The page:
Janet Wilson is a freelance journalist who until recently worked in public relations, including a stint with the Fletcher Building in 2018 and with the National Party ahead of the 2020 election. She writes a weekly column.
OPINION: If there’s one company that fits Oscar Wilde’s description of a fool as “someone who knows the price of everything and the value of nothing”, it’s Fletcher Building.
After securing a monopolistic 94% share of the plasterboard market, it is now holding the rest of the building and construction industry to ransom with a Gib shortage that has seen builders go bankrupt while waiting for supplies.
What started as a shortage last September has turned into a crisis and is now turning into a meltdown. On Monday, after months of headlines detailing the lack of supply, the Shareholders’ Association and Simplicity KiwiSaver called in an open letter for the resignation of Fletcher Building Chairman Bruce Hassall.
The letter then called for independent reviews of the company’s culture “based more on pride than humility” and its risk assessment process.
The NZSA and Simplicity may be waiting a while, if ever, for this to happen. Sorry has always been the harshest word for your average Fletcher leader, at least publicly. There is no doubt an in-house lawyer lurking in the background, warning of the greater financial liability they will face if they do so.
* GIB and competitive issues of plasterboard
* Is there a gold mine of building materials in your garage?
* Due to shortage, builders are buying the Gib board for six times the retail price on Trade Me
* Home building boom could soon peak due to shortage of materials and workers
* Construction projects come to a halt as overbearing Fletcher freezes Gib’s orders
* ComCom clears Winstone wall panels
On Wednesday, Fletcher’s pride was in action again. Chief executive Ross Taylor told investors the shortage would be “short-term” and the market would return to “equilibrium” by October. He blamed the shortage on last year’s record 50,000 building permits and builder stockpiling.
If anyone could be accused of this, it’s Fletcher Building. Three weeks ago, a builder filmed stacks of Gib panels piled up outside Fletcher Living’s Greenstead development in Lincoln, south-west of Christchurch, in direct violation of what he asked builders to do. Fletcher Living, a subsidiary of Fletcher Building, issued an apology, calling it “an error and miscommunication”.
But it is not only hypocrisy that Fletcher Building can be accused of. There is a bully tactic of a market dominant to consider. Having been aware of a potential shortage since last August and having rationed Gib in February, then demanding that builders not order Gib until it was ready for installation, Fletcher Building had the audacity to subvert builders to researching plasterboard in other markets by dropping specific colors of plasterboard.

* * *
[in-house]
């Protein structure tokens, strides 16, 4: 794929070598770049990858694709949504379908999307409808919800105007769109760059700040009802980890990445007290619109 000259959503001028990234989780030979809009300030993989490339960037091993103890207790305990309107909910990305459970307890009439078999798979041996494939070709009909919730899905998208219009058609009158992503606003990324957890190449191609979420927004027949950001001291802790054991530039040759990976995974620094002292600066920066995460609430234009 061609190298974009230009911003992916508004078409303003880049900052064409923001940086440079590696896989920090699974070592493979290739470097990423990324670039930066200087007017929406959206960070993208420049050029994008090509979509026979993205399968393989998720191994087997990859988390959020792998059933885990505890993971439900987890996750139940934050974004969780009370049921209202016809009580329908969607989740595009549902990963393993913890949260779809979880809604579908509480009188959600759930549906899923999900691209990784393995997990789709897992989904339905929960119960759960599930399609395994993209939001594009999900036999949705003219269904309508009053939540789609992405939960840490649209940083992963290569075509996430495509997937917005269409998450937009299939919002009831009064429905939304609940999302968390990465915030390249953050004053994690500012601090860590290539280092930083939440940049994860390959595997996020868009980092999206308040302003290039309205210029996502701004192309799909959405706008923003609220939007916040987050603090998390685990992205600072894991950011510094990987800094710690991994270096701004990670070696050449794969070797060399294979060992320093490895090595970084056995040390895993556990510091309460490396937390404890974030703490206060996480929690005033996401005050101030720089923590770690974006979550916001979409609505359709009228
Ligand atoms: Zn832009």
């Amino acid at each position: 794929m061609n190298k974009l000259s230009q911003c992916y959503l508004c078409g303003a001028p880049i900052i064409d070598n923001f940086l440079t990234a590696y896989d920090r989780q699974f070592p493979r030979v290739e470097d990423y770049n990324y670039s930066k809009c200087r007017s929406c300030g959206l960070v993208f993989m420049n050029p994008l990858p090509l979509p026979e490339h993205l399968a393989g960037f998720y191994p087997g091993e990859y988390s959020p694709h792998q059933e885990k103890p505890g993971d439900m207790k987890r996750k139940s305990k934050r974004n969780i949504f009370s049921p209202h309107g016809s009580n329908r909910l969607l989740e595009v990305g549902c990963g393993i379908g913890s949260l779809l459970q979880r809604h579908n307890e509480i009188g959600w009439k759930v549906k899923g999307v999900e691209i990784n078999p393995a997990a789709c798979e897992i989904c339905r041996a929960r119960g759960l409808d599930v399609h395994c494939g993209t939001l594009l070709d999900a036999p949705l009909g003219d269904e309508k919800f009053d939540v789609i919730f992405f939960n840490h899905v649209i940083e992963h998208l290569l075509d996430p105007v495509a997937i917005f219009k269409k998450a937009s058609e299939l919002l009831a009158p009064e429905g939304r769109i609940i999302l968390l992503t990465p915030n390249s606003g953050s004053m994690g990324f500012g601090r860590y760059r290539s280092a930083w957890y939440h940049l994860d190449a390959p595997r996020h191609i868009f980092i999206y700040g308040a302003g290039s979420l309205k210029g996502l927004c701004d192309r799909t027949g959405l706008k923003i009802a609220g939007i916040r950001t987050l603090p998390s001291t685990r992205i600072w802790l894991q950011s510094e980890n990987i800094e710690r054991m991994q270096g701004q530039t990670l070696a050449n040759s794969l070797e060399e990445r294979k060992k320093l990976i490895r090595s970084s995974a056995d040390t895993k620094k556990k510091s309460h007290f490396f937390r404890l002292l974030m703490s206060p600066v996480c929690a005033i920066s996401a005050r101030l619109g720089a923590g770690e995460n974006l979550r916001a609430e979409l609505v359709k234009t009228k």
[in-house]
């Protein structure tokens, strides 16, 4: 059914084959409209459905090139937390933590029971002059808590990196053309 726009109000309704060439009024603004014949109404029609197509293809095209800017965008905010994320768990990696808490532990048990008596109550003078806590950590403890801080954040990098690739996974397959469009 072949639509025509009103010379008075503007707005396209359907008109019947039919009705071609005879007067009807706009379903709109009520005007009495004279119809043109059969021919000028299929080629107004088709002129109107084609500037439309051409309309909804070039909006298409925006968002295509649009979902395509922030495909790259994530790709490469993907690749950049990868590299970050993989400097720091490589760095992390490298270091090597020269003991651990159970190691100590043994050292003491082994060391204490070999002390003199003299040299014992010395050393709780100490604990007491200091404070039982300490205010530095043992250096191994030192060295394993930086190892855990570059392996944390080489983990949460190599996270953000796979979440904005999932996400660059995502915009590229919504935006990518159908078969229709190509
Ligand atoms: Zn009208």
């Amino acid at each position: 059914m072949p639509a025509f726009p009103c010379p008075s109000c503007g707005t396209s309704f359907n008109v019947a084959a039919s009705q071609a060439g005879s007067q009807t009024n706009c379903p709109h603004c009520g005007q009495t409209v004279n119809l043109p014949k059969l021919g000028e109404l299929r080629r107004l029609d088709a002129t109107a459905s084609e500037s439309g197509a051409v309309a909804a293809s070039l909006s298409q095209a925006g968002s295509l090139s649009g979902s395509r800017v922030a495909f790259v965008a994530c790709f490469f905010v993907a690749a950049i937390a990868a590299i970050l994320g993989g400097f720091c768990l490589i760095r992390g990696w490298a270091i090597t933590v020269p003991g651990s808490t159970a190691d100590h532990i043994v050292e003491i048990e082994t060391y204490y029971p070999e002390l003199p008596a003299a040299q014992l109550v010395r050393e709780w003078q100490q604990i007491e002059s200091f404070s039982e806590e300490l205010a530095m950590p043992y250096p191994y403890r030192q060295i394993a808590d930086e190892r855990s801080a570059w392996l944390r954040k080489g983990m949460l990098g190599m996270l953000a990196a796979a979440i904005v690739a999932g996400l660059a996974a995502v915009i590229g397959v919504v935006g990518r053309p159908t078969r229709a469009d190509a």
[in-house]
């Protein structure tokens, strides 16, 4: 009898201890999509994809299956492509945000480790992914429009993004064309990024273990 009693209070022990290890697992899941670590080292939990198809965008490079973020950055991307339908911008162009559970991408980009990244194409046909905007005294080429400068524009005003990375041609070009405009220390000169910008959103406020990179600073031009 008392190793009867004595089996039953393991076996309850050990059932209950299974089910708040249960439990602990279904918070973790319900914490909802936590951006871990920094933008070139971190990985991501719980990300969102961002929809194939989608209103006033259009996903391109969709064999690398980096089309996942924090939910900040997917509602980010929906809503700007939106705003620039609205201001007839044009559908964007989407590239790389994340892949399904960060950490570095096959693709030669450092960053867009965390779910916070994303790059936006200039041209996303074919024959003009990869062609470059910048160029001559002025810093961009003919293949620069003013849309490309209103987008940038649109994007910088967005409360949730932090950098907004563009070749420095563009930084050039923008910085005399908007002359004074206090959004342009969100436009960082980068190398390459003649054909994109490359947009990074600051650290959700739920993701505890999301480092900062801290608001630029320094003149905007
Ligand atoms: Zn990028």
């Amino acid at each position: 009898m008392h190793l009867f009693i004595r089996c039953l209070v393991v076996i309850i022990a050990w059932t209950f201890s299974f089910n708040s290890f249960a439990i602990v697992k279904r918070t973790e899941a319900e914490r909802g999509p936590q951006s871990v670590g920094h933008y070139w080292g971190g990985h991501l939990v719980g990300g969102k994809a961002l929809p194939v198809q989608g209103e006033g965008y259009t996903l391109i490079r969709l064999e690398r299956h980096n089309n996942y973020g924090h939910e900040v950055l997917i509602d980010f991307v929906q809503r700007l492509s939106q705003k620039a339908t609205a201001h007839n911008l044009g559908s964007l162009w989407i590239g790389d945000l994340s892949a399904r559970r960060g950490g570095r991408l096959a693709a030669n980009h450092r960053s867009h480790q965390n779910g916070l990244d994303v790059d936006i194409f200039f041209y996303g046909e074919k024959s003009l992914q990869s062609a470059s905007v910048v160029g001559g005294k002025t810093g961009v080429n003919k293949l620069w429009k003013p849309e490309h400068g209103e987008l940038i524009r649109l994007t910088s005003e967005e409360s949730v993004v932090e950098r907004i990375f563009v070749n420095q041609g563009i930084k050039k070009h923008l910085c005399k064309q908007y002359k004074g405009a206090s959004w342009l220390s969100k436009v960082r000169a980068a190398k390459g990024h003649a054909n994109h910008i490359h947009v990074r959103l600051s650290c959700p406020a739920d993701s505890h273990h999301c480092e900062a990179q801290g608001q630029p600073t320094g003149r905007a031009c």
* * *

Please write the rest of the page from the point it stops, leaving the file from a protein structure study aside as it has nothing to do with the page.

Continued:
His desperation to maintain his dominance in the market caused him not only reputational but also political damage.
Building and Construction Minister Megan Woods stepped in, writing to the company about its brands and convening a task force. With the task force including Naylor Love boss Rick Herd, Registered Master Builders chief David Kelly and Simplicity Living chief executive Shane Brearley – who has been particularly critical as the crisis has deepened – it has the potential to be the disruptor the plasterboard market badly needs.
Crisis experts will tell you that it’s not the crisis that’s the problem for many companies, but how they respond to it that causes the most reputational damage, which could be said for Fletcher Building.
Lacking the risk assessment capability to infer that there would be a shortage until it was upon them, the company escalated the crisis by doing little to address the problem. As builders cried as their projects bogged down, Fletcher Building instituted an “allowance model,” another word for rationing, starting in July.
Additionally, Fletcher’s subsidiary, Winstone Wallboards, will only increase production by 7-8% from July to September, an increase Brearley described as a “drop in the ocean” for industry needs.
This debacle puts the spotlight on the Trade Commission’s draft report on building materials, which is due out in July. A 2014 commission report on Winstone wall panels does not inspire confidence that change will happen soon.
The commission investigated Winstone’s alleged exclusive agreements with merchants, its rebates and its alleged practice of undercutting other vendors, but cleared the subsidiary, finding no violations of trade law.
Since then, more and more competitors have deserted the market, including world leader Knauf and USG Boral, leaving only Elephant Plasterboard, which holds a miniscule 3% of the market.
Aiding and abetting Fletcher Building dominance are advice across the country, risk averse to the leaky building crisis, demanding Gib and not allowing substitutions. Earlier in June, the New Zealand Construction Federation and industry body Branz met with officials from the Department for Business, Innovation and Jobs to allow councils to approve the substitution of foreign products.
And if the changes Fletcher Building is instituting will only increase supply by 10%, as Taylor told investors this week, that suggests the company is happy to dominate the market but not take on the responsibilities that accompanying it, namely ensuring security of supply so that the building industry is not brought to its knees. As it is now.
A little less hubris, a lot more action, would go a long way to restoring confidence in Fletcher Building’s reputation. If it’s not the case ? There could be forced changes as builders buy other plasterboard products that councils will eventually approve.